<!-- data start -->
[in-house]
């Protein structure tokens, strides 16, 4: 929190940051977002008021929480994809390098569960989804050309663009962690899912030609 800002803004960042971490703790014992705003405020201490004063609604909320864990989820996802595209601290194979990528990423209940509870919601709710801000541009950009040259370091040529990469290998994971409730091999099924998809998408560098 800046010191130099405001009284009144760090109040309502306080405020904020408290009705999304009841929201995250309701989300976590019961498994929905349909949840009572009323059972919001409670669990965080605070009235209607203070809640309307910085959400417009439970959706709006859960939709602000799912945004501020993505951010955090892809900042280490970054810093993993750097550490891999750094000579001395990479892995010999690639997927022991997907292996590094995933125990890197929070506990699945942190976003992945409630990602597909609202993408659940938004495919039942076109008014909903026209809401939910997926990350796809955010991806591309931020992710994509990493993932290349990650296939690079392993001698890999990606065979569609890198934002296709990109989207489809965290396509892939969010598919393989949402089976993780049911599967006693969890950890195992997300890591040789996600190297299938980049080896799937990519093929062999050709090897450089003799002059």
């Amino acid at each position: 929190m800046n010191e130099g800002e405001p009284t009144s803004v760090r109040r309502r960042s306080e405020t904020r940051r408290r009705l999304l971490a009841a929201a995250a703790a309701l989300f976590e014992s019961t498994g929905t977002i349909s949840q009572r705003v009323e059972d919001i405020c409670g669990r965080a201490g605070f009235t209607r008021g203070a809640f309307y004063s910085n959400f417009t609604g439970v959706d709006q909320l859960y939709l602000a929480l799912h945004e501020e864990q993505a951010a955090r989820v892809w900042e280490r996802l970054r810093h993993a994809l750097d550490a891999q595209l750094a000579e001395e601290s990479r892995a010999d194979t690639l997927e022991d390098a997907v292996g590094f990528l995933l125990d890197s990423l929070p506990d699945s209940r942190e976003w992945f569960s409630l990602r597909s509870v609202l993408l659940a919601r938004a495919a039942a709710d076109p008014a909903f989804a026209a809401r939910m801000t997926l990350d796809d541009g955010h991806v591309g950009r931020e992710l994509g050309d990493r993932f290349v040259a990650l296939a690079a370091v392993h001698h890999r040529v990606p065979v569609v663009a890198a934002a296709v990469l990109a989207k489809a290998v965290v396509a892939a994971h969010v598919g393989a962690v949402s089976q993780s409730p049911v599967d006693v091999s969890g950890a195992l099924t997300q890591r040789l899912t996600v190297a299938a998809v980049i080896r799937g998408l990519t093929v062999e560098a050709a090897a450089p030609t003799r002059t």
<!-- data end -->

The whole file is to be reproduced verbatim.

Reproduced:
[in-house]
């Protein structure tokens, strides 16, 4: 929190940051977002008021929480994809390098569960989804050309663009962690899912030609 800002803004960042971490703790014992705003405020201490004063609604909320864990989820996802595209601290194979990528990423209940509870919601709710801000541009950009040259370091040529990469290998994971409730091999099924998809998408560098 800046010191130099405001009284009144760090109040309502306080405020904020408290009705999304009841929201995250309701989300976590019961498994929905349909949840009572009323059972919001409670669990965080605070009235209607203070809640309307910085959400417009439970959706709006859960939709602000799912945004501020993505951010955090892809900042280490970054810093993993750097550490891999750094000579001395990479892995010999690639997927022991997907292996590094995933125990890197929070506990699945942190976003992945409630990602597909609202993408659940938004495919039942076109008014909903026209809401939910997926990350796809955010991806591309931020992710994509990493993932290349990650296939690079392993001698890999990606065979569609890198934002296709990109989207489809965290396509892939969010598919393989949402089976993780049911599967006693969890950890195992997300890591040789996600190297299938980049080896799937990519093929062999050709090897450089003799002059």
């Amino acid at each position: 929190m800046n010191e130099g800002e405001p009284t009144s803004v760090r109040r309502r960042s306080e405020t904020r940051r408290r009705l999304l971490a009841a929201a995250a703790a309701l989300f976590e014992s019961t498994g929905t977002i349909s949840q009572r705003v009323e059972d919001i405020c409670g669990r965080a201490g605070f009235t209607r008021g203070a809640f309307y004063s910085n959400f417009t609604g439970v959706d709006q909320l859960y939709l602000a929480l799912h945004e501020e864990q993505a951010a955090r989820v892809w900042e280490r996802l970054r810093h993993a994809l750097d550490a891999q595209l750094a000579e001395e601290s990479r892995a010999d194979t690639l997927e022991d390098a997907v292996g590094f990528l995933l125990d890197s990423l929070p506990d699945s209940r942190e976003w992945f569960s409630l990602r597909s509870v609202l993408l659940a919601r938004a495919a039942a709710d076109p008014a909903f989804a026209a809401r939910m801000t997926l990350d796809d541009g955010h991806v591309g950009r931020e992710l994509g050309d990493r993932f290349v040259a990650l296939a690079a370091v392993h001698h890999r040529v990606p065979v569609v663009a890198a934002a296709v990469l990109a989207k489809a290998v965290v396509a892939a994971h969010v598919g393989a962690v949402s089976q993780s409730p049911v599967d006693v091999s969890g950890a195992l099924t997300q890591r040789l899912t996600v190297a299938a998809v980049i080896r799937g998408l990519t093929v062999e560098a050709a090897a450089p030609t003799r002059t």